The Railway Telegraph is an imposing Victorian building, on London's South Circular, a short distance from Forest Hill town centre.
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A little history...
In 1853 the London, Brighton & South Coast Railway began installing a railway telegraph system along its line from London Bridge through Forest Hill.
This involved erecting an electric cable on poles alongside the line, connecting the signal boxes.
Also in 1853 a plot of land at the edge of a very large field was leased by the Earl of Dartmouth, Lord of the Manor of Lewisham and owner of the field, to Harry and Vincent Nicholls, two brothers with a brewery at Lee.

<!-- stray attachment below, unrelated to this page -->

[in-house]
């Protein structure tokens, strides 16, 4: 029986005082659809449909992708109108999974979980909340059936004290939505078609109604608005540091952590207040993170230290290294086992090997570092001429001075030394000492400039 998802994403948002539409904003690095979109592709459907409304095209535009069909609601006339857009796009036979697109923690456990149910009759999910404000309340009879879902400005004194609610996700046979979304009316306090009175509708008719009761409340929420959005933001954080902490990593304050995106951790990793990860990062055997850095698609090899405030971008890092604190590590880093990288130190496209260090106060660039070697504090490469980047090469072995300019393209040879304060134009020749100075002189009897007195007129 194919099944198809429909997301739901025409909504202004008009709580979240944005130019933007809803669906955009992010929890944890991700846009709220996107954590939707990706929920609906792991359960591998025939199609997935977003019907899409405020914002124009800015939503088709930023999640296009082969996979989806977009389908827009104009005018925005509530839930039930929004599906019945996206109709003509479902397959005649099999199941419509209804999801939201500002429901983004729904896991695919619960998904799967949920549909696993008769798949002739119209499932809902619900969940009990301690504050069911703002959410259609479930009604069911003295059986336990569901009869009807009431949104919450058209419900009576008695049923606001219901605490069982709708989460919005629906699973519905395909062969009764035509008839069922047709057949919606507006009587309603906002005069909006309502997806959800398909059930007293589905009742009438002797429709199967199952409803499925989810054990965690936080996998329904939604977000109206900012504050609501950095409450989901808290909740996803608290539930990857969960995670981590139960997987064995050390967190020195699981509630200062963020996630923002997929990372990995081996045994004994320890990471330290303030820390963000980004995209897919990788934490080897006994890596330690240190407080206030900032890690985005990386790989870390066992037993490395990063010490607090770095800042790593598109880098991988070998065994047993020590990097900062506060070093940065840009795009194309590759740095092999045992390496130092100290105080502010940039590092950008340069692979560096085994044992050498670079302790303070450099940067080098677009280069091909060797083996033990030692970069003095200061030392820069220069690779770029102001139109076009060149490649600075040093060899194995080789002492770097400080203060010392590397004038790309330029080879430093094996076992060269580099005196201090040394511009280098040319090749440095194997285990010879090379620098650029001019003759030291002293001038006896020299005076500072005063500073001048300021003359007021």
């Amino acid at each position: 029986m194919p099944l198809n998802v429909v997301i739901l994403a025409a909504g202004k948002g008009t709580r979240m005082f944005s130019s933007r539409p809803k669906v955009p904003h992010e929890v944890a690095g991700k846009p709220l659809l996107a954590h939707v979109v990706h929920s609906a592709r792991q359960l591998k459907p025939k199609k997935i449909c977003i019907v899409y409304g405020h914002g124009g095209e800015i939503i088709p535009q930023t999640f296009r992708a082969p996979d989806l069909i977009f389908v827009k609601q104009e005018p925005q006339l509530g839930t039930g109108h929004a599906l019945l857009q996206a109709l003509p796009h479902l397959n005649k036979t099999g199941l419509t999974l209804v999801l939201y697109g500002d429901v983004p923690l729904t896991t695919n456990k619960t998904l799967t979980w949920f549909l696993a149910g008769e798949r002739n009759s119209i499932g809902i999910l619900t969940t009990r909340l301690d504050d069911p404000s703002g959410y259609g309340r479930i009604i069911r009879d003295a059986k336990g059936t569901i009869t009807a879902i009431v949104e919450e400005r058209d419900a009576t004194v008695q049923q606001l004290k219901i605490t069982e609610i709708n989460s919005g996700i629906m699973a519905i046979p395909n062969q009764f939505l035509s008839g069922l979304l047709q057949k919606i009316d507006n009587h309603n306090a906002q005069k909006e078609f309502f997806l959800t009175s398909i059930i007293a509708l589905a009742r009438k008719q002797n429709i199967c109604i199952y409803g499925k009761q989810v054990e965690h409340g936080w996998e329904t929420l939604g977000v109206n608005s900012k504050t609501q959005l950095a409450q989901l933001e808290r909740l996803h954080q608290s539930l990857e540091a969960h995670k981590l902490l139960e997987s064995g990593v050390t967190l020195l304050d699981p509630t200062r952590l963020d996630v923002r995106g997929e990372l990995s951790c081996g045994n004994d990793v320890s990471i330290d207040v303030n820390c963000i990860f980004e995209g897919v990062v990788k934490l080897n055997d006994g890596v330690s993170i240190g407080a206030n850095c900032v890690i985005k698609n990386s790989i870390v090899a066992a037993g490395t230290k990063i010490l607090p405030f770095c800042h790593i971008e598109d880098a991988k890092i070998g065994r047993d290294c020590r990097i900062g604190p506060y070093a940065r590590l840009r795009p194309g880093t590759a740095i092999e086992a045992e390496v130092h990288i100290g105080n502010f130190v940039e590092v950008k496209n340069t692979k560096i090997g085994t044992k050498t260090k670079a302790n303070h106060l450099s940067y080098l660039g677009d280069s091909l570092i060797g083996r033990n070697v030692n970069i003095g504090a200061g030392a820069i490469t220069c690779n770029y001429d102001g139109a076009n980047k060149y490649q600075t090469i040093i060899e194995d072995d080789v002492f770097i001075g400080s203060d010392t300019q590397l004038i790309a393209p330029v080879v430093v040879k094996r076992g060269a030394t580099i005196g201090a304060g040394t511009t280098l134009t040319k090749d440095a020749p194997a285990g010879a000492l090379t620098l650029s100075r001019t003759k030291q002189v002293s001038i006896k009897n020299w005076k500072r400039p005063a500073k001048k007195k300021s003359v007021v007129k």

They built a pub on the site and called it the Railway Telegraph, apparently a very early example of a pub tied to a particular brewery.
The large field was known as Pikethorne and had been owned by the Lord of the Manor since the 14th century. It was bounded by Sunderland Road, Stanstead Road, Westbourne Road and South Road.
Lord Dartmouth leased the rest of the field to a local developer who began building prestigious houses. The estate was called Dartmouth Park.
Christ Church, at the peak of the hill which must at one time have been covered with thorns, and the Railway Telegraph, at the bottom of the hill, were among the first buildings to be erected.
The Vincent brothers employed John Hunter as the first landlord of the Railway Telegraph. He was granted a licence on 29th September 1853.
Courtesy of Steve Grindlay, local historian
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